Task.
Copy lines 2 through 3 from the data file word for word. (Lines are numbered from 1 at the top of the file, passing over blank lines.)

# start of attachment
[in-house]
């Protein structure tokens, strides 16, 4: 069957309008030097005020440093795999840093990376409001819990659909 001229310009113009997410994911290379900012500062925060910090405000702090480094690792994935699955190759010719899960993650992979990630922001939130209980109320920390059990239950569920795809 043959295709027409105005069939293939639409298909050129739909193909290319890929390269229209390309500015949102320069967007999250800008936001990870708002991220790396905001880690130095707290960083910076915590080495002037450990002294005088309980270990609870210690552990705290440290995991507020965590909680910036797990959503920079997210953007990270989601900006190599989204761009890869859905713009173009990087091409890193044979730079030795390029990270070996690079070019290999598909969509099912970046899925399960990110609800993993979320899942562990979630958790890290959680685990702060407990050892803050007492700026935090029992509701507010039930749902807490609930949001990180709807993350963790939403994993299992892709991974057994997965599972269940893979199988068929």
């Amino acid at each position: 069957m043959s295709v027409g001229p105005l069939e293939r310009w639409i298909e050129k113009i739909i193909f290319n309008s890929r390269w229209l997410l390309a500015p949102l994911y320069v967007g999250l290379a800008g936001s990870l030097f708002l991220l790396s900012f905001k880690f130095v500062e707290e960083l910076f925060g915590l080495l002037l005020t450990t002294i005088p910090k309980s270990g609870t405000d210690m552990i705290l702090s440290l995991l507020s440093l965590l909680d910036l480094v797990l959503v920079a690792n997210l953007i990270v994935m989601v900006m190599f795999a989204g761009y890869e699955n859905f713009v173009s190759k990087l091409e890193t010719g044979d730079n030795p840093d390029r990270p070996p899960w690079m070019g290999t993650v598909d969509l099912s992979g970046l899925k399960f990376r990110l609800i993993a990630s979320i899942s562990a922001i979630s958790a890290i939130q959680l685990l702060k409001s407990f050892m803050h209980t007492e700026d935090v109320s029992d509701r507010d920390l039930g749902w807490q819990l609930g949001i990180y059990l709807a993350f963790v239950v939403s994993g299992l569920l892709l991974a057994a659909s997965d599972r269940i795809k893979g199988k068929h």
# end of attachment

């Protein structure tokens, strides 16, 4: 069957309008030097005020440093795999840093990376409001819990659909 001229310009113009997410994911290379900012500062925060910090405000702090480094690792994935699955190759010719899960993650992979990630922001939130209980109320920390059990239950569920795809 043959295709027409105005069939293939639409298909050129739909193909290319890929390269229209390309500015949102320069967007999250800008936001990870708002991220790396905001880690130095707290960083910076915590080495002037450990002294005088309980270990609870210690552990705290440290995991507020965590909680910036797990959503920079997210953007990270989601900006190599989204761009890869859905713009173009990087091409890193044979730079030795390029990270070996690079070019290999598909969509099912970046899925399960990110609800993993979320899942562990979630958790890290959680685990702060407990050892803050007492700026935090029992509701507010039930749902807490609930949001990180709807993350963790939403994993299992892709991974057994997965599972269940893979199988068929």
């Amino acid at each position: 069957m043959s295709v027409g001229p105005l069939e293939r310009w639409i298909e050129k113009i739909i193909f290319n309008s890929r390269w229209l997410l390309a500015p949102l994911y320069v967007g999250l290379a800008g936001s990870l030097f708002l991220l790396s900012f905001k880690f130095v500062e707290e960083l910076f925060g915590l080495l002037l005020t450990t002294i005088p910090k309980s270990g609870t405000d210690m552990i705290l702090s440290l995991l507020s440093l965590l909680d910036l480094v797990l959503v920079a690792n997210l953007i990270v994935m989601v900006m190599f795999a989204g761009y890869e699955n859905f713009v173009s190759k990087l091409e890193t010719g044979d730079n030795p840093d390029r990270p070996p899960w690079m070019g290999t993650v598909d969509l099912s992979g970046l899925k399960f990376r990110l609800i993993a990630s979320i899942s562990a922001i979630s958790a890290i939130q959680l685990l702060k409001s407990f050892m803050h209980t007492e700026d935090v109320s029992d509701r507010d920390l039930g749902w807490q819990l609930g949001i990180y059990l709807a993350f963790v239950v939403s994993g299992l569920l892709l991974a057994a659909s997965d599972r269940i795809k893979g199988k068929h």